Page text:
Since there is SO much that has happened in the past two months, I’m going to alternate between the April trip and vacation and other events. For about two years now, I have wanted to make a vest to wear while teaching applique to show the various types of machine applique and decorative stitching that I teach (two different classes), and how the samples can be used in various projects including clothing, not just quilts.
Here’s me in the just completed vest, frizzy hair, no makeup (and therefore disappearing eyes…I SO envy people with dark eyelashes!) and all:
I thought pictures of the vest pinned to the design wall would make it easier to see–this is the front:
and the back:
At least 12-14 years ago, I bought Make Your Own Japanese Clothing by John Marshall (yes, THE John Marshall who teaches katazome and shibori, makes amazing silk, etc….. his website is guaranteed to keep you looking for a long time!). Amazingly, the book is STILL in print (tells you how good it is); you can find it at Amazon, here. The Japanese use 14″ wide lengths of cloth to construct their clothing without cutting into the cloth from the sides, so garments are based on rectangles, which makes for easy sewing. I developed this pattern when I made my Frayed Edges vest (seen in the second photo in this post).
In a nutshell, take your measurements or measure a vest with a fit that you like. To make the math easy, let’s say 42 inches around. Divide by 3 and by 6: 1/3 of 42 is 14. 1/6 of 42 is 7. The front of your vest needs to be, therefore, 14 inches or 1/3 of your circumference (finished…remember to add seam allowances!), the back is the same. The sides are 1/6 of the distance around you or 7 inches. It’s that simple!
When I first made the vest, I used rectangles for the sides. The bottom of the rectangle hit my hit and bent, making me look decidedly hippy and wide. So I changed the shape to arch on the bottom, with the same curve on the top. It turns out to be easy AND flattering!
Since I had weird shapes and samples for my applique blocks, I decided to draw out the shape of the vest (used an existing vest to copy the angles for the shoulders and neckline, but modified the front “v” to be slightly curved, again, a flattering line) on RinsAway, a lightweight wash-out stabilizer which I used as a temporary base for construction and decorative stitching. I placed the applique blocks in a pleasing arrangement, then figured out what I needed to use to fill in the gaps. I selected about 6-8 prints and cut strips 1 1/2, 2 and 2 1/2 inches, then sewed them together. I cross-cut sections to create the pieced inserts….I just used a ruler to measure the size I needed, added 1/2 inch (a quarter inch seam allowance for all sides) and cut.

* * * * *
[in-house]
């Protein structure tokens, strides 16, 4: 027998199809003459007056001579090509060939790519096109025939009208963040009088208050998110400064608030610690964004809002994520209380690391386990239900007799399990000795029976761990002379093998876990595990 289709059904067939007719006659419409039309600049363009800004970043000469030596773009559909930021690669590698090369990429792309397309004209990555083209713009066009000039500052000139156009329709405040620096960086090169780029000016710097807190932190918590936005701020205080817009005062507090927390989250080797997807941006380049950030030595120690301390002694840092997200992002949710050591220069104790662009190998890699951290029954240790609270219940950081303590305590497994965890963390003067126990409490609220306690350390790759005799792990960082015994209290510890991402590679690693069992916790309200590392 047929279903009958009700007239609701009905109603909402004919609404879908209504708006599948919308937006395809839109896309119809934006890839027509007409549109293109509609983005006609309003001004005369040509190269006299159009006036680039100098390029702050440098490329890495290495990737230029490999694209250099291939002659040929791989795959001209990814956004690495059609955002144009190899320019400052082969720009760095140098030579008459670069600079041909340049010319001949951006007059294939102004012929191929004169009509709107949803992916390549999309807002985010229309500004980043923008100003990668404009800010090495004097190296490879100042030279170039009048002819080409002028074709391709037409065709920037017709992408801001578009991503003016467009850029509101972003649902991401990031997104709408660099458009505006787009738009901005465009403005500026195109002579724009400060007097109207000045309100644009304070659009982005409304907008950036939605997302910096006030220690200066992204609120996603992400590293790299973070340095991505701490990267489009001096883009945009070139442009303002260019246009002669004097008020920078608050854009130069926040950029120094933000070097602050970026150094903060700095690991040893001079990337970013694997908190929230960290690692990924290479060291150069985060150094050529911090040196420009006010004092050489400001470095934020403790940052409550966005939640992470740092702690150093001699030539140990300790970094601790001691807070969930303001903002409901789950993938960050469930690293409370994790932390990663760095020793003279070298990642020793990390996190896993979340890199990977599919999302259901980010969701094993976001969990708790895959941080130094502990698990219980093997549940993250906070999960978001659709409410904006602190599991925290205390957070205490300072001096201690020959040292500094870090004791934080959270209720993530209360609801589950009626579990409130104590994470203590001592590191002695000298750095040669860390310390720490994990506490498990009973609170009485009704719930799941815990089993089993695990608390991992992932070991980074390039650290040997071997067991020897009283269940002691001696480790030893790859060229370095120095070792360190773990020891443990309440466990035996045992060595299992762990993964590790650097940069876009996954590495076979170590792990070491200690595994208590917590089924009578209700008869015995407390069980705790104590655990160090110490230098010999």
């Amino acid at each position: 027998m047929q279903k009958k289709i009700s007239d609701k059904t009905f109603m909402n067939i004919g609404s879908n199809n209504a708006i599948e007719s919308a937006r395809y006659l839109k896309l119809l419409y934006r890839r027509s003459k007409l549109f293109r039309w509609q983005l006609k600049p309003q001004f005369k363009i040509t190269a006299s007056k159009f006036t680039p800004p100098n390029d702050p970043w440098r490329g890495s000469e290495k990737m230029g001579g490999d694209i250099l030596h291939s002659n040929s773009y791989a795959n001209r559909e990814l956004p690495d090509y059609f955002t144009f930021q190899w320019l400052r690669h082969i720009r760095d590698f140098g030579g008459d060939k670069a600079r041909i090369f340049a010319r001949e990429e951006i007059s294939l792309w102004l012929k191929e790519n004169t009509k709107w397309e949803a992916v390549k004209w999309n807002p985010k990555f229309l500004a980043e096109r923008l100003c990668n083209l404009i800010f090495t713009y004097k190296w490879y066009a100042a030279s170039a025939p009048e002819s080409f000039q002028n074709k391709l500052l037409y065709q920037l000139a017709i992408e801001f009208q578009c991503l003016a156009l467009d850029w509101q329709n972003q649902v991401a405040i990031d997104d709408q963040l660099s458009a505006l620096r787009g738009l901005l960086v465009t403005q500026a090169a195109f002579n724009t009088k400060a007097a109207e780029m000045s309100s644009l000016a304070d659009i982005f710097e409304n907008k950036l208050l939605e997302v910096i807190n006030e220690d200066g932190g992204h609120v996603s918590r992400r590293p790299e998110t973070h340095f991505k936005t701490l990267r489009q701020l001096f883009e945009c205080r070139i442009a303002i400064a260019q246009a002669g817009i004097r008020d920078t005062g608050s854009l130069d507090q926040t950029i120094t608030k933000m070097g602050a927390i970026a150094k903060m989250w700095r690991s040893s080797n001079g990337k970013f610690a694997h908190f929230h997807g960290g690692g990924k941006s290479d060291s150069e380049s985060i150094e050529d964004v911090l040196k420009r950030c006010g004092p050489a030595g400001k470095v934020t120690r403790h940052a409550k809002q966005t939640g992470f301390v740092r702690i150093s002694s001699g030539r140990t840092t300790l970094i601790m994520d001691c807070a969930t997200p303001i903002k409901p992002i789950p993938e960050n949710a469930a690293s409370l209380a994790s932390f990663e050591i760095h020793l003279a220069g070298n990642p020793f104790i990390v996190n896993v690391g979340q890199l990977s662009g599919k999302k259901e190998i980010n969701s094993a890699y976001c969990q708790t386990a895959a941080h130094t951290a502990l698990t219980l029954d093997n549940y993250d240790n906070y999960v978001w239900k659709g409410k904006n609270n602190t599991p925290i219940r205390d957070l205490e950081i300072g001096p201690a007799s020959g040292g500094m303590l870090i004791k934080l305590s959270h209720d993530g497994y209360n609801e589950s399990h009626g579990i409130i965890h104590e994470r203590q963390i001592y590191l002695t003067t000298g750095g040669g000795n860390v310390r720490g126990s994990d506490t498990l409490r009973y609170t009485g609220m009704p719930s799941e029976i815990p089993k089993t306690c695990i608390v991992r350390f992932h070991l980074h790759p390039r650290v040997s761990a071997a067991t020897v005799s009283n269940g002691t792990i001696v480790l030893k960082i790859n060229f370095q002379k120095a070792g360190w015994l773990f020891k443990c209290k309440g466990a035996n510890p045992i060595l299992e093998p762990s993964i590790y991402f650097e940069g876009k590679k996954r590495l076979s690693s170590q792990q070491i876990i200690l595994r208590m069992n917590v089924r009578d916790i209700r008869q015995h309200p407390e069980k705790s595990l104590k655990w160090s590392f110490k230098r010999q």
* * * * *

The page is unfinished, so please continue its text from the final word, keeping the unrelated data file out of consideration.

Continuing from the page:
In the photo of the back, the cut pieces and trimmed applique samples (not yet stitched for the fused ones), are pinned to the stabilizer. In the photo of the front, below, I have pieced together the random shapes and cleaned up the edges. The pieced fronts are now spray basted to the RinsAway stabilizer in preparation for the decorative stitching.
After stitching, I removed as much of the stabilizer as I could, and sewed up the garment using the usual way of making a vest (it’s a bit of a mind-wrap…you sew the outside to the lining except at the side seams, then turn it right side out through an opening left in the lining shoulder seam—it seems impossible until you’ve done it!). Because I tend to get warm walking around the classroom all day (yes, my feet ACHE and THROB by the end of the day), I did not add batting or quilt this one.
I used both turned edge and raw-edge / fused applique, with various sorts of decorative stitches. I particularly like the vine coming down over the left shoulder onto the front and the blue background / white sprigged stem (reverse fused applique) on the front. For the turned-edge pieces, I’ve discovered this new product that I love…. C&T’s washaway applique sheets (click on previous link to see the product). It has as much body as Ricky Tims’ Stable Stuff (which I still love), but it is IRON ON! You can run the sheets through your printer if you want (for example, to print off a zillion identical leaves or to produce templates for a design), cut out the shape in the C&T sheets, iron lightly to the wrong side of the applique fabric, and press the edges. You can use either a washable glue stick, starch, or just heat to turn the edges before stitching down. Way cool!
Here are some detail photos of some of the blocks–see what a difference the stitching makes between the buds on the left and the un-sewn ones on the right?:
And my two-layer leaves, which I developed for my Balinese Garden table runner (more on that in an upcoming post!):
In the photo above, I’ve used a blind hem stitch, available on the most basic machines, to stitch the right side of the stem. In the next photo, you can perhaps see better. I subsesquently used a 2-sided feather stitch to outline the dark inner leaf and stitch down the lighter outline:
I came up with this 2-layer leaf because on a different project I wanted to use a busy, medium-value (not light, not dark) fabric for the background, and still use medium-value fabrics for the leaves. Set directly onto the background, there would have been almost NO contrast and the leaves would have been visually lost. By layering up the leaves like this, you get a nice contrast and outline without having to satin stitch (which while lovely is VERY time consuming, uses LOTS of thread, and may not be the look you want). Hope you like the vest!